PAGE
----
BCCT Genesis

July 9, 2018

When my father developed cancer in 1980, I started looking for ways to help him. I was already interested in integrative medicine. I spent several years exploring integrative cancer therapies. At that time they were considered quack medicine. My mentors warned me that I could destroy my reputation.

Staring in 1983, I traveled extensively in the US, Europe, Mexico and Japan exploring integrative cancer therapies. At the same time, I became a student of yoga. My friend Dean Ornish had recently shown that a yoga-based program could reverse coronary artery disease. We began to hold yoga-based retreats at Commonweal, first for people with systemic lupus disease and then for the elderly. Then I met Rachel Naomi Remen, MD. Together we envisioned offering retreats for people with cancer. The first Commonweal Cancer Help Program took place in October 1985. Over the past 33 years we have held over 200 week-long Cancer Help Programs.

In 1993, Bill Moyers and film-maker David Grubin released a PBS series, "Healing and the Mind." The last segment of the five-part series was a film of the Cancer Help Program called "Wounded Healers." Moyers also interviewed Rachel Remen and me for his book by the same name. The series won awards and was shown repeatedly on PBS stations across the country.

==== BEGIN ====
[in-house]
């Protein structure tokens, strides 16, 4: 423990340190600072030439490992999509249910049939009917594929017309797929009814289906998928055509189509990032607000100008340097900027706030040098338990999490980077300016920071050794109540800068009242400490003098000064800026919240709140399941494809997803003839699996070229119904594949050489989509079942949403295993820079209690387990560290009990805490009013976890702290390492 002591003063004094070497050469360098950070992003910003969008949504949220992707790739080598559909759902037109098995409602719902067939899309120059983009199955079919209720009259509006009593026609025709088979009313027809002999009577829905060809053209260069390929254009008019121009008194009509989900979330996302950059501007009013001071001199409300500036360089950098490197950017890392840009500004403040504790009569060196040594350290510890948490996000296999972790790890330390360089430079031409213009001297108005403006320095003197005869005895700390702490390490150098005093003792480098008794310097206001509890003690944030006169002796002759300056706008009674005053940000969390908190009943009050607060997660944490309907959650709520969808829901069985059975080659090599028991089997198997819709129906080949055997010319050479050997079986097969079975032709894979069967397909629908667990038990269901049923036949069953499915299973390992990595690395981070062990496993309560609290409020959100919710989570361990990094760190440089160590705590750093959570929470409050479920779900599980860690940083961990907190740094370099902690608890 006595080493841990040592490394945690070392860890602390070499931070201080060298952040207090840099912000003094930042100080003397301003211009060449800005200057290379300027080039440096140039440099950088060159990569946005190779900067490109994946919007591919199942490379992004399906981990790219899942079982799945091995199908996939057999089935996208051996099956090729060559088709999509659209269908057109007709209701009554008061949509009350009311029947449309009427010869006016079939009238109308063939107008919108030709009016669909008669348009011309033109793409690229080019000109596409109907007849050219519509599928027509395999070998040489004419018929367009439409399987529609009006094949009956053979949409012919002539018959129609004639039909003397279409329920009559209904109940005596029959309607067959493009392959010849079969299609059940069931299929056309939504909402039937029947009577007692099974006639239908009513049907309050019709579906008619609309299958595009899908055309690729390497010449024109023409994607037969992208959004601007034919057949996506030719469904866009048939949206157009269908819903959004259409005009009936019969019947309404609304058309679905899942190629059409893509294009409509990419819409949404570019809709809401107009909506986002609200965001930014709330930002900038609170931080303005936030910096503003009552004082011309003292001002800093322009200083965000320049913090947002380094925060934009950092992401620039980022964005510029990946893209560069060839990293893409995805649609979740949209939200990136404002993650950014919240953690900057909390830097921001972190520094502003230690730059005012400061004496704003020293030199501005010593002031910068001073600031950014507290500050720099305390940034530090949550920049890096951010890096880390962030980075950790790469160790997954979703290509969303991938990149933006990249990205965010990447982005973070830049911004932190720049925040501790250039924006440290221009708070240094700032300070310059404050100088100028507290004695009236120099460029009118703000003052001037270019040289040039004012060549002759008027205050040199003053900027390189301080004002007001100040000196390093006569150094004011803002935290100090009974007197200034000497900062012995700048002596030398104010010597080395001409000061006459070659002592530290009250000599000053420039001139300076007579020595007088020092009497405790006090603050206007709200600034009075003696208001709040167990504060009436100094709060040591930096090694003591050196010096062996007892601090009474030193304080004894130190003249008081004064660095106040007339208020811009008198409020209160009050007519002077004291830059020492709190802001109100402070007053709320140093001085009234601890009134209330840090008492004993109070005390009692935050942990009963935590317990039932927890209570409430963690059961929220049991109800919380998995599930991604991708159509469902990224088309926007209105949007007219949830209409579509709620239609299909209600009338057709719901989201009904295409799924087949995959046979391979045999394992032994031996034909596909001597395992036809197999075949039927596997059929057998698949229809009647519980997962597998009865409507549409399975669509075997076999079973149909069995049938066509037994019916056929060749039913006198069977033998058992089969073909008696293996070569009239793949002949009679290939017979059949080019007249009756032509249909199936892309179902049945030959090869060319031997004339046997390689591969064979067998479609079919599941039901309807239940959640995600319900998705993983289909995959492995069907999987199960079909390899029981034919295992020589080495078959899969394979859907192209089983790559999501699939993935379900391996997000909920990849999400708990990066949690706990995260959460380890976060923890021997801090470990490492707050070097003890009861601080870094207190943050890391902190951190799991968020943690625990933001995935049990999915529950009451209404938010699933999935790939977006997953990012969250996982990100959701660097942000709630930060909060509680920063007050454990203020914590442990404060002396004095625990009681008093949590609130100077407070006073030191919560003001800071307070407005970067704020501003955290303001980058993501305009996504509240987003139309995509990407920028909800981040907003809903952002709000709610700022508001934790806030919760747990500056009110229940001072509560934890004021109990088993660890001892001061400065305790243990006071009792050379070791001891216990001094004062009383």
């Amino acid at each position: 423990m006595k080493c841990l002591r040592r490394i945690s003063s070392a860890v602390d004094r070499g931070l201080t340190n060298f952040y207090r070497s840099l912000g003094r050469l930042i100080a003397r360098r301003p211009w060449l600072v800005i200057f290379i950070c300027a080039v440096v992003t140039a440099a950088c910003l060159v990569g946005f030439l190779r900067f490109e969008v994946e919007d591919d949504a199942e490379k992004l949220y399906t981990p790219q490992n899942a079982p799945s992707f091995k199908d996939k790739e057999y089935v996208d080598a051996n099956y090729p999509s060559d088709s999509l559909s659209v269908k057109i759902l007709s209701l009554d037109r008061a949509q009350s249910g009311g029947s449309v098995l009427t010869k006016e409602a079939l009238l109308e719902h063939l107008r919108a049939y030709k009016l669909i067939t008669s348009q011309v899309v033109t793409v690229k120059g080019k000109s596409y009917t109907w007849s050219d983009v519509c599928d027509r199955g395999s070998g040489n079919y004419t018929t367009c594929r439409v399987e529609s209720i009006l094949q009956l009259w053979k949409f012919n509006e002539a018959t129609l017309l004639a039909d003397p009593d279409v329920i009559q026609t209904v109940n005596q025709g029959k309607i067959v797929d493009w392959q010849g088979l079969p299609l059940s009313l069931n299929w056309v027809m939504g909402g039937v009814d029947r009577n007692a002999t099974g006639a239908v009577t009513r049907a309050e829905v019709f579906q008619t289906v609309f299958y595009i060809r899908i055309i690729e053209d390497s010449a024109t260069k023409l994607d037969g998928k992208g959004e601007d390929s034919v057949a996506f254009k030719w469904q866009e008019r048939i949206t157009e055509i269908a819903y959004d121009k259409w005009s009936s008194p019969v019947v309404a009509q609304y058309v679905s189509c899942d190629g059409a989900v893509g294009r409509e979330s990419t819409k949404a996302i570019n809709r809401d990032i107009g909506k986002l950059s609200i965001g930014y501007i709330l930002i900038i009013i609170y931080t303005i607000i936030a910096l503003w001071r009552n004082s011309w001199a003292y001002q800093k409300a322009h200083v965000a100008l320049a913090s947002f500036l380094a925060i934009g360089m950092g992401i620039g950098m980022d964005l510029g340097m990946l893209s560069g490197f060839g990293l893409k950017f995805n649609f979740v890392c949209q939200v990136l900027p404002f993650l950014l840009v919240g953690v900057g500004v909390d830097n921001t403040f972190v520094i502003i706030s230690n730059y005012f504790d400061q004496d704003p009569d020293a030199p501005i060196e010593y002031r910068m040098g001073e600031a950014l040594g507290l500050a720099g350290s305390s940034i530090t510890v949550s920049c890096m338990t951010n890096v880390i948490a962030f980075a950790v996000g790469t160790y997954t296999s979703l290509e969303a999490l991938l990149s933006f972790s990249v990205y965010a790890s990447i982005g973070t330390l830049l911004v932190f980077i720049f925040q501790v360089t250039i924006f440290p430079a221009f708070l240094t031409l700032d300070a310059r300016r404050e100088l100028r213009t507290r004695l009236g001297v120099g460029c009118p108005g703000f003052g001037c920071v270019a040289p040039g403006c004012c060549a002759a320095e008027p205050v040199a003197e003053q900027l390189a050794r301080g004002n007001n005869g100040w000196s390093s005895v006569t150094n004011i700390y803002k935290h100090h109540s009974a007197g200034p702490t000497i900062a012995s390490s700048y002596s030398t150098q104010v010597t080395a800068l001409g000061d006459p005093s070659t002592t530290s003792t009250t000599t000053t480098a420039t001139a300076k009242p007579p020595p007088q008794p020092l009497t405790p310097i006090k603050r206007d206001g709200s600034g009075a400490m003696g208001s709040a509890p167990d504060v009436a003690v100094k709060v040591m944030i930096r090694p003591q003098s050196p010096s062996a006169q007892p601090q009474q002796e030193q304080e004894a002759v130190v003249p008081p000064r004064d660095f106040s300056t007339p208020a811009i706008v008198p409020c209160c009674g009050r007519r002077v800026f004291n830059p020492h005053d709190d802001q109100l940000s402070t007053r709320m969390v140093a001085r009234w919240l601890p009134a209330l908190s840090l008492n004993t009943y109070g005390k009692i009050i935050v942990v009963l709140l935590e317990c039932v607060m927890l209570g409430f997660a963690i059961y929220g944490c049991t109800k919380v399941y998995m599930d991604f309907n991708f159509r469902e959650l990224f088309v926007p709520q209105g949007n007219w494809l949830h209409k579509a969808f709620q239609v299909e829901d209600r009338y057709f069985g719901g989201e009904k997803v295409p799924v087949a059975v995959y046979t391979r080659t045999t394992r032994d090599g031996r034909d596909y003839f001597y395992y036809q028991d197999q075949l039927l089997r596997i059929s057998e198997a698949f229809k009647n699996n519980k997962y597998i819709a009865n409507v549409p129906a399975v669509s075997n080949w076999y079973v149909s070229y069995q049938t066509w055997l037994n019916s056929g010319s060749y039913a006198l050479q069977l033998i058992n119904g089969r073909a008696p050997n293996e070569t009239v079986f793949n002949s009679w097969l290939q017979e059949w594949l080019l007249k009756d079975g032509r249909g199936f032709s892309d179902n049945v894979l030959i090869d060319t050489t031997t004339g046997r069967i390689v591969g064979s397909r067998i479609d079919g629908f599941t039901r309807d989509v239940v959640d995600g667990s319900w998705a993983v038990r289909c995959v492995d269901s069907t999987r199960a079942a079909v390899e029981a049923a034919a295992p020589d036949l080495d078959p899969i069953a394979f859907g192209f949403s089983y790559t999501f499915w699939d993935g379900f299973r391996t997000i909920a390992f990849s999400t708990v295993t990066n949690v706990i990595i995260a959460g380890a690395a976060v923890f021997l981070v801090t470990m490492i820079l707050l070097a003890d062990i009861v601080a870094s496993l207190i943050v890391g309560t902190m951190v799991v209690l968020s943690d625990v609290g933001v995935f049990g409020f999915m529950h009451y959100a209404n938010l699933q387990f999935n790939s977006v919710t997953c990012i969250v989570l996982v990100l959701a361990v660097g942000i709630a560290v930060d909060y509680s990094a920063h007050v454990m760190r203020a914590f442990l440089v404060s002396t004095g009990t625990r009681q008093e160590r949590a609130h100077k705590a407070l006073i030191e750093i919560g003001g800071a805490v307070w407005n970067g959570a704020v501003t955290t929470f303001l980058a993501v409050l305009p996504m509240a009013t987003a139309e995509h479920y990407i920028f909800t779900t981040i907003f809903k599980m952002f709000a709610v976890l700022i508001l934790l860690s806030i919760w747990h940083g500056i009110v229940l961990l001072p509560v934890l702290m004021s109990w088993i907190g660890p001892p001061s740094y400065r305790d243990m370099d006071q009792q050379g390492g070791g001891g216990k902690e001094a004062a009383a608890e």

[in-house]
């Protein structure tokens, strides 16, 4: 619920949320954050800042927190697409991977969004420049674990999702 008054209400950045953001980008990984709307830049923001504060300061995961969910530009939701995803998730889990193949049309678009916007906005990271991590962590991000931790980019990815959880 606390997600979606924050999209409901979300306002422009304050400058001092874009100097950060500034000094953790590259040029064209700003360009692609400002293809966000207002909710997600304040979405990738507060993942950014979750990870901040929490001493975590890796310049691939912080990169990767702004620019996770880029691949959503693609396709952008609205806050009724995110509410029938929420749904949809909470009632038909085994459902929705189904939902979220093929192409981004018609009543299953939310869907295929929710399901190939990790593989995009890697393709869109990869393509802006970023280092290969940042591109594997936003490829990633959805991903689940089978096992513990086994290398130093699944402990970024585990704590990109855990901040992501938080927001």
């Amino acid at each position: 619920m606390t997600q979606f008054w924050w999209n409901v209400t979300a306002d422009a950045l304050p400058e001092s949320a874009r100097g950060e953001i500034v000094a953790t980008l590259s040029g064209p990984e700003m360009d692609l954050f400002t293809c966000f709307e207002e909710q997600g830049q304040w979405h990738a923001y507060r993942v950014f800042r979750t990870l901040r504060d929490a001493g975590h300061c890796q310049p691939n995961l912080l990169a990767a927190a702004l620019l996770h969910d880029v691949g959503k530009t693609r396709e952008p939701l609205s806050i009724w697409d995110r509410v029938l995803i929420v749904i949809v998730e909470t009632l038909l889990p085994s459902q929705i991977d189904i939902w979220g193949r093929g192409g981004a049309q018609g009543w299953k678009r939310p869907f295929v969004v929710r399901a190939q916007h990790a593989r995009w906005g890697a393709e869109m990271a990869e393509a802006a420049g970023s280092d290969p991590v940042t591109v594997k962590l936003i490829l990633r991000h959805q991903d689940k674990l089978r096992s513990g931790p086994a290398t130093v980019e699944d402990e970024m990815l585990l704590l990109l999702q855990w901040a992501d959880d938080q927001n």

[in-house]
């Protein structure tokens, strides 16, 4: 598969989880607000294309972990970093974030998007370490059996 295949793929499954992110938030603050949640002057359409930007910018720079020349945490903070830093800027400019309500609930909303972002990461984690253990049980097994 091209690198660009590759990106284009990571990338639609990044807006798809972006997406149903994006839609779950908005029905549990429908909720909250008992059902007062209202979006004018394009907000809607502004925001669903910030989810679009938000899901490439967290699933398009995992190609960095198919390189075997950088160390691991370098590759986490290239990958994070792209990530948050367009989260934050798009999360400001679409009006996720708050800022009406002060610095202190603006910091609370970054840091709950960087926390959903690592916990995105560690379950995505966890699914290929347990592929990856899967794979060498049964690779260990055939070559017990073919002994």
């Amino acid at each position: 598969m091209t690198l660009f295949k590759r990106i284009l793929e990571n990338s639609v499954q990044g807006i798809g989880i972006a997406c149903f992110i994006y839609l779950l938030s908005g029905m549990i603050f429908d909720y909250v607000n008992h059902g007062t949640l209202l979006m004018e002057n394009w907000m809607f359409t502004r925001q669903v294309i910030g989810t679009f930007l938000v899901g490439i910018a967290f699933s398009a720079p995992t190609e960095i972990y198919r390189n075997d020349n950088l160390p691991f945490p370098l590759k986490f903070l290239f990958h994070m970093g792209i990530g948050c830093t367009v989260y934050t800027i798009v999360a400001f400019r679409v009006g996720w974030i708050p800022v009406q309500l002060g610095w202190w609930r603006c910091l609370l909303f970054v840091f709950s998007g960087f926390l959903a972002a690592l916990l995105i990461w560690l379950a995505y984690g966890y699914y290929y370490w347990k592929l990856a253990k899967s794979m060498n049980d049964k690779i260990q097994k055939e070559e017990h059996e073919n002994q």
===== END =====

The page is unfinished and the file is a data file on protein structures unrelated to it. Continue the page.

In 2008, David Servan Schreiber's book Anti-Cancer was released in the US. He also spoke of his experience in the Cancer Help Program. His book was widely read. Rachel Remen's books Kitchen Table Wisdom and My Grandfather's Blessings were also widely read, as was my book Choices in Healing: Integrating the Best of Conventional and Complementary Cancer Therapies.

We hold only six week-long retreats each year, each for eight participants. By word of mouth and because of these books and other articles and talks and conversations, word spread. We never advertised the Cancer Help Program.

Shortly after Moyers released "Healing and the Mind," a number of other centers emerged in the US, Canada and France based on the Cancer Help Program. While some of these programs ultimately came to an end, a few continued. Callanish in Vancouver, British Columbia, was founded by Janie Brown. Harmony Hill in Union, Washington, was founded by Gretchen Schodde. Smith Center for Healing and the Arts was founded by Barbara Smith Coleman and me.

At Commonweal, a whole cluster of programs have developed inspired by or aligned with the Cancer Help Program:

  • Healing Circles Langley
  • Healing Circles Houston
  • Cancer Help Program Alumni Circle
  • Bay Area Young Survivors and the Mets in the City retreats
  • Healing Kitchens Institute
  • Healing Yoga Foundation
  • The New School at Commonweal (which contains dozens of podcasts and videos related to cancer and healing)
  • The Natura Institute
  • The Foundation for Embodied Medicine.

You can learn more about each at www.commonweal.org.

And now Beyond Conventional Cancer Therapies joins this cluster.

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